After the death of the aunt who raised her and her twin sister, and finding out that the will was changed at the last minute leaving her nothing, Juliet Jacobs heads to Italy after reading a note left for her by her aunt. In the note she finds out that there is something in a safe deposit box there that once belonged to Juliet and Janice's mother, who was killed in a car crash in Italy when they were toddlers. Juliet heads off in search of it after finding out that her name isn't really Juliet Jacobs, but Giulietta Tolomei, her twin sisters being Gianozza Tolomei. Her aunt changed their names after she brought them to American fro their own safety. After arriving in Sienna, Giulietta is befriended by Eva Maria Salimbini, a member of a family that was the Tolomei's enemies years ago. As Giulietta struggles to figure out what her mother left behind she starts to unearth secrets about her only families past in the middle ages, and how they are tied to Shakespeare's Romeo and Juliet. Eventually working with Alessandro, Eva Maria's godson, her family in Sienna, a Maestro that swears Romeo still comes to visit him at night, and her twin who shows up unexpectedly, Giulietta starts to unravel the truth about her parents untimely death and her personal connection with one of literature's most haunting love stories. Alternating between the present day and Sienna in the Middle Ages, you sit back and watch as Giulietta's own story heads to an expected climax.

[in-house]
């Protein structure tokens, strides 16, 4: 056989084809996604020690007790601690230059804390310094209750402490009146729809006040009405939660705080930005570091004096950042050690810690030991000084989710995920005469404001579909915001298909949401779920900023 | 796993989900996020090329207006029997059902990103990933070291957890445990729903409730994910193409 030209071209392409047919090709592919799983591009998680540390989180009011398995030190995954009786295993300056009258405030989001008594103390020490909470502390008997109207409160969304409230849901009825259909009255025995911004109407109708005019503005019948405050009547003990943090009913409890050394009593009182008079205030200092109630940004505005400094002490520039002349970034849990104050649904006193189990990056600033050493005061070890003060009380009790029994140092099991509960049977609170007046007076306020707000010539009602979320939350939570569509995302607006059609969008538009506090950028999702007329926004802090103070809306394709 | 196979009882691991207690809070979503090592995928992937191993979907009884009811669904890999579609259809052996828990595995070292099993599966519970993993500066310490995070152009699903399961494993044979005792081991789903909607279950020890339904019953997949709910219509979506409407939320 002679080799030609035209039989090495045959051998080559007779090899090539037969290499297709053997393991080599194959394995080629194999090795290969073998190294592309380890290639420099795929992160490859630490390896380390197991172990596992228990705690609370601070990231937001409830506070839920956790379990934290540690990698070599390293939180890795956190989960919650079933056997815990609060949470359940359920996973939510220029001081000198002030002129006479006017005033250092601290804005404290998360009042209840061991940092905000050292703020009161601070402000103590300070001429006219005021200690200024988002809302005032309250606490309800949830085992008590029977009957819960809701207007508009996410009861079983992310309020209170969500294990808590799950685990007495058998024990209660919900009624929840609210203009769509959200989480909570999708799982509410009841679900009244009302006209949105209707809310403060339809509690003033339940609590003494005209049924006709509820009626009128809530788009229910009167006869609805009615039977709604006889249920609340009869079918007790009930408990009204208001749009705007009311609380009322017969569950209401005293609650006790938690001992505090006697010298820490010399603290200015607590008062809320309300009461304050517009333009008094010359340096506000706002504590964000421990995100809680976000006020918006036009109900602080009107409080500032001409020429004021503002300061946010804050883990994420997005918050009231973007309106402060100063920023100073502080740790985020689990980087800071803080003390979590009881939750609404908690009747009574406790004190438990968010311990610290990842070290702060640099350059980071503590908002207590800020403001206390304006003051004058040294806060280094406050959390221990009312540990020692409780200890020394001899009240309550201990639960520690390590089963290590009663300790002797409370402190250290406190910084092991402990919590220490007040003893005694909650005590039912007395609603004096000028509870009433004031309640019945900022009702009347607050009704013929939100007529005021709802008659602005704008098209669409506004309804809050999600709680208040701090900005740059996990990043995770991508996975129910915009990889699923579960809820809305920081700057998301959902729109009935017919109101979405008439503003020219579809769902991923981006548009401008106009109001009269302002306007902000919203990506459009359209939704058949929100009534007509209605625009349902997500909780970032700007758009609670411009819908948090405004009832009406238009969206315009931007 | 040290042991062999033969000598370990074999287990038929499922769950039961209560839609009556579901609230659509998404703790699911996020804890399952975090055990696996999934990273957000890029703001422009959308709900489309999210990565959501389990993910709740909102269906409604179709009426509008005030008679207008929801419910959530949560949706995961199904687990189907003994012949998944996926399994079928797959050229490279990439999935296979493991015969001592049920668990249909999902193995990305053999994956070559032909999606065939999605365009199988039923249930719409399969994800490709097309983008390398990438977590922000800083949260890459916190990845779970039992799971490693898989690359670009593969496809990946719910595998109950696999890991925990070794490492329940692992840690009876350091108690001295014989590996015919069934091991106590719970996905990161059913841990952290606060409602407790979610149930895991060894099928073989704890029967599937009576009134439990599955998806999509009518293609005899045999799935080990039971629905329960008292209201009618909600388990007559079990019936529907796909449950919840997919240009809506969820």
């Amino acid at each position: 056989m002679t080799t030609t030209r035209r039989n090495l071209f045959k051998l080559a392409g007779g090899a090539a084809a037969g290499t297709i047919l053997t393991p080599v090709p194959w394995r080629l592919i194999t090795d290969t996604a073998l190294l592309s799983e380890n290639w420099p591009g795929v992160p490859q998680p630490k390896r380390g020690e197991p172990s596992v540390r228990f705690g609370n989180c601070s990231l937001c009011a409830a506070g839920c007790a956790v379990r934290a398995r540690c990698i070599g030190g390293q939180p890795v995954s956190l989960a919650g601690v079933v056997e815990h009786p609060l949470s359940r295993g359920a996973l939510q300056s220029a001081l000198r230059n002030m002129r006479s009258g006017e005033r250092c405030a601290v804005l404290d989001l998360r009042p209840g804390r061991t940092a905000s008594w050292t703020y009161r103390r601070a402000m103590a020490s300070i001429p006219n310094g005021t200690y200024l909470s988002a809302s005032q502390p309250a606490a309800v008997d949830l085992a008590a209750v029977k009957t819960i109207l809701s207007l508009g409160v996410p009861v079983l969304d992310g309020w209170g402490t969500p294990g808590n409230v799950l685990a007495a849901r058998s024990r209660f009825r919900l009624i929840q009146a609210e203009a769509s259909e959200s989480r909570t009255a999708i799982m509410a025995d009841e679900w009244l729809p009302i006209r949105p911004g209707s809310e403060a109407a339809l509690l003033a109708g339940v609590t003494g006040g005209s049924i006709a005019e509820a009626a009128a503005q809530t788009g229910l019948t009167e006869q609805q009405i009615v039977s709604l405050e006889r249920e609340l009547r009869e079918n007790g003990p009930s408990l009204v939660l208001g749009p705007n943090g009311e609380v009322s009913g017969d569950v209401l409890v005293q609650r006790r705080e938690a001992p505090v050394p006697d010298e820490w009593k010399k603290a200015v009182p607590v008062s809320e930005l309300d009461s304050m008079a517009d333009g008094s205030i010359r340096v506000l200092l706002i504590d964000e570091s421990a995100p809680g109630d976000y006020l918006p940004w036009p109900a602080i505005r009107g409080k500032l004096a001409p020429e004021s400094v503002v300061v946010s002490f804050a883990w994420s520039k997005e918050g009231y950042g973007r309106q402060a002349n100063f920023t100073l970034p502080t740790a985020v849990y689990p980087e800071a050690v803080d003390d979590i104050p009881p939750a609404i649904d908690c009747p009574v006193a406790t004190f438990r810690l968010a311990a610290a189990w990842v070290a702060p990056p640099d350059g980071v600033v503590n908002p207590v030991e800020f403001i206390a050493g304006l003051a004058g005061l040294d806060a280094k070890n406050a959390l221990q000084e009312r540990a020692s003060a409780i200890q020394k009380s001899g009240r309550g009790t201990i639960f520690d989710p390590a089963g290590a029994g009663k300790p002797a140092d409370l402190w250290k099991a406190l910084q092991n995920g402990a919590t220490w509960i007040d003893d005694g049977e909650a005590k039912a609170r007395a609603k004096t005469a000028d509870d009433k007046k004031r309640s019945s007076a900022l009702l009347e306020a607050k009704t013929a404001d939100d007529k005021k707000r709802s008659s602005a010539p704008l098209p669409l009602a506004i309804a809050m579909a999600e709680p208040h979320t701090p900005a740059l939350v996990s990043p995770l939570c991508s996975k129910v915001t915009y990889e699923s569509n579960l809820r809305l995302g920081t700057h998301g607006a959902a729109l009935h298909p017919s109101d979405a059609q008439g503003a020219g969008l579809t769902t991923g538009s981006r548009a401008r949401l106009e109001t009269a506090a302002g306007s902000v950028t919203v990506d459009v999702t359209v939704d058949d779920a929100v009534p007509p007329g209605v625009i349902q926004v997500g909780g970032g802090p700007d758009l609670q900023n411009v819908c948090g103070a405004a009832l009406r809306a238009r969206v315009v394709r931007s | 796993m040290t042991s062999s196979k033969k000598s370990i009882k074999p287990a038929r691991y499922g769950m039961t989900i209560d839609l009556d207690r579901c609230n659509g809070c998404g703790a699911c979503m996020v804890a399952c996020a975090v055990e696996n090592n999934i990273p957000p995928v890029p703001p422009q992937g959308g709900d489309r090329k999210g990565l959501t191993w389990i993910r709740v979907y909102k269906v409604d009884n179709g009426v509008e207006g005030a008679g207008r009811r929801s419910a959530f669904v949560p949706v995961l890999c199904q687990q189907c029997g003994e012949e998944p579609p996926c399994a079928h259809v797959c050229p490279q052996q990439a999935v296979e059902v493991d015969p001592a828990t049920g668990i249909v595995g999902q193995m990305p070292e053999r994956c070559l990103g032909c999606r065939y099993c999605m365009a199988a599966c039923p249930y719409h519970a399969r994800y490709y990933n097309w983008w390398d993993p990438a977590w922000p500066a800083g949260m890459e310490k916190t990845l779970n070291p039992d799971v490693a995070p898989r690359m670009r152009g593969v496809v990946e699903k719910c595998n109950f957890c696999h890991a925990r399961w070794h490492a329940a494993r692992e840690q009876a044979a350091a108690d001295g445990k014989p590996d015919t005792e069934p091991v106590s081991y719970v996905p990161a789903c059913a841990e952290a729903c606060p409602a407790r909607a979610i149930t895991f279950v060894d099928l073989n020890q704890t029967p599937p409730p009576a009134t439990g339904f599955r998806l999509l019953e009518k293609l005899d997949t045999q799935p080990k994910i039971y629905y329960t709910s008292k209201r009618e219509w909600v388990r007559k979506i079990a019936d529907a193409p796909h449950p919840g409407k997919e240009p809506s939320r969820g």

Sounds good doesn't it? Not so much. Giulietta is so incredibly naive I had to refrain from throwing the book across the room at times. Her twin is absolutely unbearable, Alessandro is a poorly written character, and there are so many minor players I was forgetting who was who. The transition between present day and the Middle Ages didn't flow that smoothly as to not be confusing. A novel packed full of superstition, secrets, lies and betrayals, I did not care what happened to one of the characters. The parts set in 1340 I loved, especially the story of the Palio in 1340, which gave me chills as I read it. But as a whole, I found it very disappointing.